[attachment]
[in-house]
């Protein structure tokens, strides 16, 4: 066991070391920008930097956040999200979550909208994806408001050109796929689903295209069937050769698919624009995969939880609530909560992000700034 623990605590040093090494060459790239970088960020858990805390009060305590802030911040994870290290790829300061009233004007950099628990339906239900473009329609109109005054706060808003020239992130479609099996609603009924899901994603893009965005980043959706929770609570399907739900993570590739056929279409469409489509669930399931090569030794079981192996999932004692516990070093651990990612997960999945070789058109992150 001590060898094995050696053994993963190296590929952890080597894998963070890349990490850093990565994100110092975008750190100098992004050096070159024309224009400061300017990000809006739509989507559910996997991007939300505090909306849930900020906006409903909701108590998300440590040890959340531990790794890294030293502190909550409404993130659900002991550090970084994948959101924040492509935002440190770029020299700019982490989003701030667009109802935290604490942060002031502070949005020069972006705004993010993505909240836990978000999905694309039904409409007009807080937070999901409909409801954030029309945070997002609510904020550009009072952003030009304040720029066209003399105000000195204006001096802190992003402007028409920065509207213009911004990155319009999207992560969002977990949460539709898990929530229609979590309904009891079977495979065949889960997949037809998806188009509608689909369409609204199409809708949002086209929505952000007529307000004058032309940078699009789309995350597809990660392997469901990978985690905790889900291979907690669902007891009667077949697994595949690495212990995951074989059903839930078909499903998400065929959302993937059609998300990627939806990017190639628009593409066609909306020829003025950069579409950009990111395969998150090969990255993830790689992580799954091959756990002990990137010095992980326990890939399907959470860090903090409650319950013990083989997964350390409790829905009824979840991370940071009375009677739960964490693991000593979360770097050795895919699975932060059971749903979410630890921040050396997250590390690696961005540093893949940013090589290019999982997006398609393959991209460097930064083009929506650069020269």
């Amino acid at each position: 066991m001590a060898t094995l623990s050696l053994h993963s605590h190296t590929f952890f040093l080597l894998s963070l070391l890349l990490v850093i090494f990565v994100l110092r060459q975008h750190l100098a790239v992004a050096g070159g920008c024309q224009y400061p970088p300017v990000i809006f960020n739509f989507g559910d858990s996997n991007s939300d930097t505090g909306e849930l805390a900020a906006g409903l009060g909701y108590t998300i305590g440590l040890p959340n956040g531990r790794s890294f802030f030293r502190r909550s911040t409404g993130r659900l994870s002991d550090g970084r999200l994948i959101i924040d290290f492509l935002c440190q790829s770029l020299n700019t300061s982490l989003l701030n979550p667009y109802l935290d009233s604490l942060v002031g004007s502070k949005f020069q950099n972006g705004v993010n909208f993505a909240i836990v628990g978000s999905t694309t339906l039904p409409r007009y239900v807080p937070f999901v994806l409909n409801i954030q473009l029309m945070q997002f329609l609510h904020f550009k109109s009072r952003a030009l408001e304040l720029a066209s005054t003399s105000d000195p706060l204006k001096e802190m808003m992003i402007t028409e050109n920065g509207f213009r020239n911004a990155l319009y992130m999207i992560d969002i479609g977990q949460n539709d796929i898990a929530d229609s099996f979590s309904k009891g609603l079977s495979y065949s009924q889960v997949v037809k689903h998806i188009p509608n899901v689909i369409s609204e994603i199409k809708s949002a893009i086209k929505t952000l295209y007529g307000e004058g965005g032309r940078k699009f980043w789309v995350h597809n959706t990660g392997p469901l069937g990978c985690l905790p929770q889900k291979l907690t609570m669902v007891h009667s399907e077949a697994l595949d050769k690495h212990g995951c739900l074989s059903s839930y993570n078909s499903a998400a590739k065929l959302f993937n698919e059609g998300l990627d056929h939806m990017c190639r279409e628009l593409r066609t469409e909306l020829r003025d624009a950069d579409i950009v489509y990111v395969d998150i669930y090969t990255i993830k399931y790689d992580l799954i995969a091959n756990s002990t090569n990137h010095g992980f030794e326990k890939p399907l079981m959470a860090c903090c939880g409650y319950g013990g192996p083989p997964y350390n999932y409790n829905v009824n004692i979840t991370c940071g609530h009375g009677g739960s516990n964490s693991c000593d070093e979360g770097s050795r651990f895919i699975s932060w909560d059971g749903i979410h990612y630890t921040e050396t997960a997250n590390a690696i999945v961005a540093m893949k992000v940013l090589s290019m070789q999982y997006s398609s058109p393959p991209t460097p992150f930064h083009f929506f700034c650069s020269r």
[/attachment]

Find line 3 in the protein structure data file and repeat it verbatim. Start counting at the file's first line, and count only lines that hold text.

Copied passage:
């Amino acid at each position: 066991m001590a060898t094995l623990s050696l053994h993963s605590h190296t590929f952890f040093l080597l894998s963070l070391l890349l990490v850093i090494f990565v994100l110092r060459q975008h750190l100098a790239v992004a050096g070159g920008c024309q224009y400061p970088p300017v990000i809006f960020n739509f989507g559910d858990s996997n991007s939300d930097t505090g909306e849930l805390a900020a906006g409903l009060g909701y108590t998300i305590g440590l040890p959340n956040g531990r790794s890294f802030f030293r502190r909550s911040t409404g993130r659900l994870s002991d550090g970084r999200l994948i959101i924040d290290f492509l935002c440190q790829s770029l020299n700019t300061s982490l989003l701030n979550p667009y109802l935290d009233s604490l942060v002031g004007s502070k949005f020069q950099n972006g705004v993010n909208f993505a909240i836990v628990g978000s999905t694309t339906l039904p409409r007009y239900v807080p937070f999901v994806l409909n409801i954030q473009l029309m945070q997002f329609l609510h904020f550009k109109s009072r952003a030009l408001e304040l720029a066209s005054t003399s105000d000195p706060l204006k001096e802190m808003m992003i402007t028409e050109n920065g509207f213009r020239n911004a990155l319009y992130m999207i992560d969002i479609g977990q949460n539709d796929i898990a929530d229609s099996f979590s309904k009891g609603l079977s495979y065949s009924q889960v997949v037809k689903h998806i188009p509608n899901v689909i369409s609204e994603i199409k809708s949002a893009i086209k929505t952000l295209y007529g307000e004058g965005g032309r940078k699009f980043w789309v995350h597809n959706t990660g392997p469901l069937g990978c985690l905790p929770q889900k291979l907690t609570m669902v007891h009667s399907e077949a697994l595949d050769k690495h212990g995951c739900l074989s059903s839930y993570n078909s499903a998400a590739k065929l959302f993937n698919e059609g998300l990627d056929h939806m990017c190639r279409e628009l593409r066609t469409e909306l020829r003025d624009a950069d579409i950009v489509y990111v395969d998150i669930y090969t990255i993830k399931y790689d992580l799954i995969a091959n756990s002990t090569n990137h010095g992980f030794e326990k890939p399907l079981m959470a860090c903090c939880g409650y319950g013990g192996p083989p997964y350390n999932y409790n829905v009824n004692i979840t991370c940071g609530h009375g009677g739960s516990n964490s693991c000593d070093e979360g770097s050795r651990f895919i699975s932060w909560d059971g749903i979410h990612y630890t921040e050396t997960a997250n590390a690696i999945v961005a540093m893949k992000v940013l090589s290019m070789q999982y997006s398609s058109p393959p991209t460097p992150f930064h083009f929506f700034c650069s020269r």